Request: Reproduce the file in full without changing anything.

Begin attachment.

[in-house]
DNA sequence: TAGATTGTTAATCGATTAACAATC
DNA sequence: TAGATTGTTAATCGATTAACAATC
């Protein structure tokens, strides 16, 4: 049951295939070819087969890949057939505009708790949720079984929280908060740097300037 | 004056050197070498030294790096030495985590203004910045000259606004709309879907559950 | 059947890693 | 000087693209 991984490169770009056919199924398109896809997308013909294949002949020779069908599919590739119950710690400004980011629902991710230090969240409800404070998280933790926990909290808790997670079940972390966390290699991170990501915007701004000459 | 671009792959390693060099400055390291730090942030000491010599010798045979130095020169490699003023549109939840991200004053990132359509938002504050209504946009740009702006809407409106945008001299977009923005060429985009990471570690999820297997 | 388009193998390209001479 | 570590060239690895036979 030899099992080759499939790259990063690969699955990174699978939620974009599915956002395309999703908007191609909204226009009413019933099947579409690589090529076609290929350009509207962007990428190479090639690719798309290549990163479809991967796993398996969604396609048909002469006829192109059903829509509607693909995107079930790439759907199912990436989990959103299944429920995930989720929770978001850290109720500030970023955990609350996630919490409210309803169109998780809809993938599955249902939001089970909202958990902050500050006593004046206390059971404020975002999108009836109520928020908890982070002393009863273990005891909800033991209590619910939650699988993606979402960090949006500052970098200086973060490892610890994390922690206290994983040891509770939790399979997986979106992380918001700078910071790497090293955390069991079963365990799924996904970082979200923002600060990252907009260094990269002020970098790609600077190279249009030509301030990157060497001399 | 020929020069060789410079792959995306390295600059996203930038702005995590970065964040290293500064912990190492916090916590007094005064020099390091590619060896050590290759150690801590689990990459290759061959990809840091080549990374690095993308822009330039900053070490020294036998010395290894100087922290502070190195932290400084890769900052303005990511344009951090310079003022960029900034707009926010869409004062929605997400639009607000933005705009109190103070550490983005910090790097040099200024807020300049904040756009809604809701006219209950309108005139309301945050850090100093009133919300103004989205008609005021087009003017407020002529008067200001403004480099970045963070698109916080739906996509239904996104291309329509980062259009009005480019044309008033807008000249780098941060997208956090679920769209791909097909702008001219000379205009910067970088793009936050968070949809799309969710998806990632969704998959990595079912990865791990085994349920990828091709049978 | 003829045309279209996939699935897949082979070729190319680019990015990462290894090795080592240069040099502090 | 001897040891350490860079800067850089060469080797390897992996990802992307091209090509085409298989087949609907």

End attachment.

[in-house]
DNA sequence: TAGATTGTTAATCGATTAACAATC
DNA sequence: TAGATTGTTAATCGATTAACAATC
């Protein structure tokens, strides 16, 4: 049951295939070819087969890949057939505009708790949720079984929280908060740097300037 | 004056050197070498030294790096030495985590203004910045000259606004709309879907559950 | 059947890693 | 000087693209 991984490169770009056919199924398109896809997308013909294949002949020779069908599919590739119950710690400004980011629902991710230090969240409800404070998280933790926990909290808790997670079940972390966390290699991170990501915007701004000459 | 671009792959390693060099400055390291730090942030000491010599010798045979130095020169490699003023549109939840991200004053990132359509938002504050209504946009740009702006809407409106945008001299977009923005060429985009990471570690999820297997 | 388009193998390209001479 | 570590060239690895036979 030899099992080759499939790259990063690969699955990174699978939620974009599915956002395309999703908007191609909204226009009413019933099947579409690589090529076609290929350009509207962007990428190479090639690719798309290549990163479809991967796993398996969604396609048909002469006829192109059903829509509607693909995107079930790439759907199912990436989990959103299944429920995930989720929770978001850290109720500030970023955990609350996630919490409210309803169109998780809809993938599955249902939001089970909202958990902050500050006593004046206390059971404020975002999108009836109520928020908890982070002393009863273990005891909800033991209590619910939650699988993606979402960090949006500052970098200086973060490892610890994390922690206290994983040891509770939790399979997986979106992380918001700078910071790497090293955390069991079963365990799924996904970082979200923002600060990252907009260094990269002020970098790609600077190279249009030509301030990157060497001399 | 020929020069060789410079792959995306390295600059996203930038702005995590970065964040290293500064912990190492916090916590007094005064020099390091590619060896050590290759150690801590689990990459290759061959990809840091080549990374690095993308822009330039900053070490020294036998010395290894100087922290502070190195932290400084890769900052303005990511344009951090310079003022960029900034707009926010869409004062929605997400639009607000933005705009109190103070550490983005910090790097040099200024807020300049904040756009809604809701006219209950309108005139309301945050850090100093009133919300103004989205008609005021087009003017407020002529008067200001403004480099970045963070698109916080739906996509239904996104291309329509980062259009009005480019044309008033807008000249780098941060997208956090679920769209791909097909702008001219000379205009910067970088793009936050968070949809799309969710998806990632969704998959990595079912990865791990085994349920990828091709049978 | 003829045309279209996939699935897949082979070729190319680019990015990462290894090795080592240069040099502090 | 001897040891350490860079800067850089060469080797390897992996990802992307091209090509085409298989087949609907």